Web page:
Large numbers of infants and toddlers have died from lead poisoning in Nigerian villages where their parents process gold ore inside their family compounds, according to a report published Tuesday by an international team of researchers.
In two Nigerian communities, 118 children under the age of 5 died in a single year – 25 percent of the children in that age group. For the first time, the researchers uncovered strong evidence that points to lead as the likely cause for nearly all of those deaths. In addition, all of the surviving children who were tested suffered from lead poisoning, too.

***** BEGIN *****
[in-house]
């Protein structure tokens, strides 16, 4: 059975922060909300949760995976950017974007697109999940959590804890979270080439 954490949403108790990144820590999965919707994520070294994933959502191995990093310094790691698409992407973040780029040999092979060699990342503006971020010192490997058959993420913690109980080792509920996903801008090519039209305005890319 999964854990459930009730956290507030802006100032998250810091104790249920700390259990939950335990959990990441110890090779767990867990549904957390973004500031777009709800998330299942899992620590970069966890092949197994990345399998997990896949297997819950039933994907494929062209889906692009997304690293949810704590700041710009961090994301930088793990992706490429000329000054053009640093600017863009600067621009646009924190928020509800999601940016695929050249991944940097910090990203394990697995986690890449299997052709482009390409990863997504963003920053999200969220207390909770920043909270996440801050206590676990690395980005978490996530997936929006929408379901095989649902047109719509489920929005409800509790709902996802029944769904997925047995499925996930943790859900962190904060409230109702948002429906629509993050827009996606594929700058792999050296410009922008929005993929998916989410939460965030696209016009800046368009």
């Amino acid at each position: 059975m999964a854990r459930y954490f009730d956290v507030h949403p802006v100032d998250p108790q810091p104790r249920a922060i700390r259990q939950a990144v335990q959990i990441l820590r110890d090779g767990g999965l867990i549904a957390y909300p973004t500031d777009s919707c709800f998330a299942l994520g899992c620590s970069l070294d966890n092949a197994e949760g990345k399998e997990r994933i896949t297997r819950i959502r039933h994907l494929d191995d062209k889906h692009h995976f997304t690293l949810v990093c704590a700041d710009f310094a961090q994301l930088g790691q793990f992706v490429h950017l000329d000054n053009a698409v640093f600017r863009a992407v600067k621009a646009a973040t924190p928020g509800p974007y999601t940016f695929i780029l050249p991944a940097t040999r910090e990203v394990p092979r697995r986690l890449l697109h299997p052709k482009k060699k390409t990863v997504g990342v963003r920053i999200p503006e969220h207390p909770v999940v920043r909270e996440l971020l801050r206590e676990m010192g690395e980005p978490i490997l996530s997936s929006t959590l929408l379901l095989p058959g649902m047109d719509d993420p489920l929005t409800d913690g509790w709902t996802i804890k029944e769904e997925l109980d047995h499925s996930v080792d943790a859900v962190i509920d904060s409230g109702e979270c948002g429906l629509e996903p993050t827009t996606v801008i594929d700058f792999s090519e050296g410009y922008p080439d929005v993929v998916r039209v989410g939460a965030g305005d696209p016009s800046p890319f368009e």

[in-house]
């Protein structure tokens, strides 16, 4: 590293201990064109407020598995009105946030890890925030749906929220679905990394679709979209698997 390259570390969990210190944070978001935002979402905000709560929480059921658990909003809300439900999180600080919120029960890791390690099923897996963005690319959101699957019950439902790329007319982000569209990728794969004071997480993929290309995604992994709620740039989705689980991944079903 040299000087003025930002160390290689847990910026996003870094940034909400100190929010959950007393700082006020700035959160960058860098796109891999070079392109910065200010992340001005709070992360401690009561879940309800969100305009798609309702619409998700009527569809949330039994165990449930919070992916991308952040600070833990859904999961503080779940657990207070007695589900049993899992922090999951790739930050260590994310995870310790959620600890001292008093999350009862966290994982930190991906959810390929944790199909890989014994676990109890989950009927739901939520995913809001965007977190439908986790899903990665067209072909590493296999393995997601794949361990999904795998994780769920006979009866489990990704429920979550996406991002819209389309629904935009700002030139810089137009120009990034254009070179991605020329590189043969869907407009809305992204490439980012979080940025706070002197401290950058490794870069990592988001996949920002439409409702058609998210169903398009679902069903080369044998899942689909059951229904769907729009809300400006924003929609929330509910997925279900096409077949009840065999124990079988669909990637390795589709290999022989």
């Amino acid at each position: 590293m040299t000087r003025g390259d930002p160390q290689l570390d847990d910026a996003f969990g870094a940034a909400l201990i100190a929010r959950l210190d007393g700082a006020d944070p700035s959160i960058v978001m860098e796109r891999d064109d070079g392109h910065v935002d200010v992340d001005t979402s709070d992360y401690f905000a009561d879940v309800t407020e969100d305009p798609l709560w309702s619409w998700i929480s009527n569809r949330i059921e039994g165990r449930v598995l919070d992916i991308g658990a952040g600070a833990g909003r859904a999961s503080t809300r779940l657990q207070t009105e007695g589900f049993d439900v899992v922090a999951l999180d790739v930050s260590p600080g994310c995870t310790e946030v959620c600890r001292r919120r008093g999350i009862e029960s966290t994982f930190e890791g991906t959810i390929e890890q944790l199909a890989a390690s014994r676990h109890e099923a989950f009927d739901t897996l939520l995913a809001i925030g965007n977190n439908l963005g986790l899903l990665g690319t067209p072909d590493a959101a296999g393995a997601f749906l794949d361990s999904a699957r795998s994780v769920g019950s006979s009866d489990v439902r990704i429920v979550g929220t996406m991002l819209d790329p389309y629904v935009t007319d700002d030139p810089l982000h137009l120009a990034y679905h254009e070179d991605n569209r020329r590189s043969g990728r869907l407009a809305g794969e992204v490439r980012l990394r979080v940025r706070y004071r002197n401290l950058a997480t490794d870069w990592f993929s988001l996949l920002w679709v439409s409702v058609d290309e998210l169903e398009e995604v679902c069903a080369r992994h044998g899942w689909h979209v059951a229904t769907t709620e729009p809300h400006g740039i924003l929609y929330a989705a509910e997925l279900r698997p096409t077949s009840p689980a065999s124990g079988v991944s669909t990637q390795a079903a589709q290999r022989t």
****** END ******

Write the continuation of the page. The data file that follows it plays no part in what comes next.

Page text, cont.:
Artisanal gold mining is small-scale, subsistence mining that occurs mostly in poor, rural communities. In the Nigerian villages, people use crude, rudimentary processes to extract gold from ore, including grinding and heating the rock. In some cases, flour-grinding machines are used. These activities contaminate the air and soil with large amounts of lead and mercury, both of which cause neurological problems in children.